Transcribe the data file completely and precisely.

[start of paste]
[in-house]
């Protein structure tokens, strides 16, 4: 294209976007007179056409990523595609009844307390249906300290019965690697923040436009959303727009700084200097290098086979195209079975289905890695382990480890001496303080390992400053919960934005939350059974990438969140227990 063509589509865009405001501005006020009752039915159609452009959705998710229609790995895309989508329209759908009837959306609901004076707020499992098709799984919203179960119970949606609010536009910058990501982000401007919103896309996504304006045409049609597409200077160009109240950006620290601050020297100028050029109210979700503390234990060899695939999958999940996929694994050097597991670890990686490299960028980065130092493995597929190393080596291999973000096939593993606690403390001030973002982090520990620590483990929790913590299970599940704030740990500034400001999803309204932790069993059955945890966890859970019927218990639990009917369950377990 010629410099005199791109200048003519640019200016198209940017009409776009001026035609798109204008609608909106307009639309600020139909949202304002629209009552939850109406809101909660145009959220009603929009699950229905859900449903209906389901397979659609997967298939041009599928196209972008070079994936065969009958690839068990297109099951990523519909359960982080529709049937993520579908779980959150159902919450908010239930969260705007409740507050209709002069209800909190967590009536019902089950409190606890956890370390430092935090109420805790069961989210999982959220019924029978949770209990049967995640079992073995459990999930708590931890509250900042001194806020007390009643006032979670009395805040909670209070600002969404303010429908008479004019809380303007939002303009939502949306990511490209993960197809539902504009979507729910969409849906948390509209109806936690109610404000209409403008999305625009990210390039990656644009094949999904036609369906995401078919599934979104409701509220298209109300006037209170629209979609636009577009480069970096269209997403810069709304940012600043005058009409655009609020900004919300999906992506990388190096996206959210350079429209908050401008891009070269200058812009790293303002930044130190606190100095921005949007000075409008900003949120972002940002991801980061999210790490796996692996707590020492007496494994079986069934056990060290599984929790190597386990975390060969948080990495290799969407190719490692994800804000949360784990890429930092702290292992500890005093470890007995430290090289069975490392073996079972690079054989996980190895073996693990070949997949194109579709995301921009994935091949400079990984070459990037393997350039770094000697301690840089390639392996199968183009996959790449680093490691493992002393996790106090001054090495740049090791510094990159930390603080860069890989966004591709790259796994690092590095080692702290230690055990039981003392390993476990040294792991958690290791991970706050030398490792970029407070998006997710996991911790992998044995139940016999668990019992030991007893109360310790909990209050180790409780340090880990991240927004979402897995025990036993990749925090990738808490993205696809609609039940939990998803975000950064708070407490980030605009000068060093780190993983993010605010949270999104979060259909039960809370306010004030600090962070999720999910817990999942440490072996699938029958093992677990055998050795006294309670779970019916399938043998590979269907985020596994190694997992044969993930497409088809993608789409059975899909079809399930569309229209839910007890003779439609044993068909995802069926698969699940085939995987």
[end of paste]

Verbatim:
[in-house]
């Protein structure tokens, strides 16, 4: 294209976007007179056409990523595609009844307390249906300290019965690697923040436009959303727009700084200097290098086979195209079975289905890695382990480890001496303080390992400053919960934005939350059974990438969140227990 063509589509865009405001501005006020009752039915159609452009959705998710229609790995895309989508329209759908009837959306609901004076707020499992098709799984919203179960119970949606609010536009910058990501982000401007919103896309996504304006045409049609597409200077160009109240950006620290601050020297100028050029109210979700503390234990060899695939999958999940996929694994050097597991670890990686490299960028980065130092493995597929190393080596291999973000096939593993606690403390001030973002982090520990620590483990929790913590299970599940704030740990500034400001999803309204932790069993059955945890966890859970019927218990639990009917369950377990 010629410099005199791109200048003519640019200016198209940017009409776009001026035609798109204008609608909106307009639309600020139909949202304002629209009552939850109406809101909660145009959220009603929009699950229905859900449903209906389901397979659609997967298939041009599928196209972008070079994936065969009958690839068990297109099951990523519909359960982080529709049937993520579908779980959150159902919450908010239930969260705007409740507050209709002069209800909190967590009536019902089950409190606890956890370390430092935090109420805790069961989210999982959220019924029978949770209990049967995640079992073995459990999930708590931890509250900042001194806020007390009643006032979670009395805040909670209070600002969404303010429908008479004019809380303007939002303009939502949306990511490209993960197809539902504009979507729910969409849906948390509209109806936690109610404000209409403008999305625009990210390039990656644009094949999904036609369906995401078919599934979104409701509220298209109300006037209170629209979609636009577009480069970096269209997403810069709304940012600043005058009409655009609020900004919300999906992506990388190096996206959210350079429209908050401008891009070269200058812009790293303002930044130190606190100095921005949007000075409008900003949120972002940002991801980061999210790490796996692996707590020492007496494994079986069934056990060290599984929790190597386990975390060969948080990495290799969407190719490692994800804000949360784990890429930092702290292992500890005093470890007995430290090289069975490392073996079972690079054989996980190895073996693990070949997949194109579709995301921009994935091949400079990984070459990037393997350039770094000697301690840089390639392996199968183009996959790449680093490691493992002393996790106090001054090495740049090791510094990159930390603080860069890989966004591709790259796994690092590095080692702290230690055990039981003392390993476990040294792991958690290791991970706050030398490792970029407070998006997710996991911790992998044995139940016999668990019992030991007893109360310790909990209050180790409780340090880990991240927004979402897995025990036993990749925090990738808490993205696809609609039940939990998803975000950064708070407490980030605009000068060093780190993983993010605010949270999104979060259909039960809370306010004030600090962070999720999910817990999942440490072996699938029958093992677990055998050795006294309670779970019916399938043998590979269907985020596994190694997992044969993930497409088809993608789409059975899909079809399930569309229209839910007890003779439609044993068909995802069926698969699940085939995987």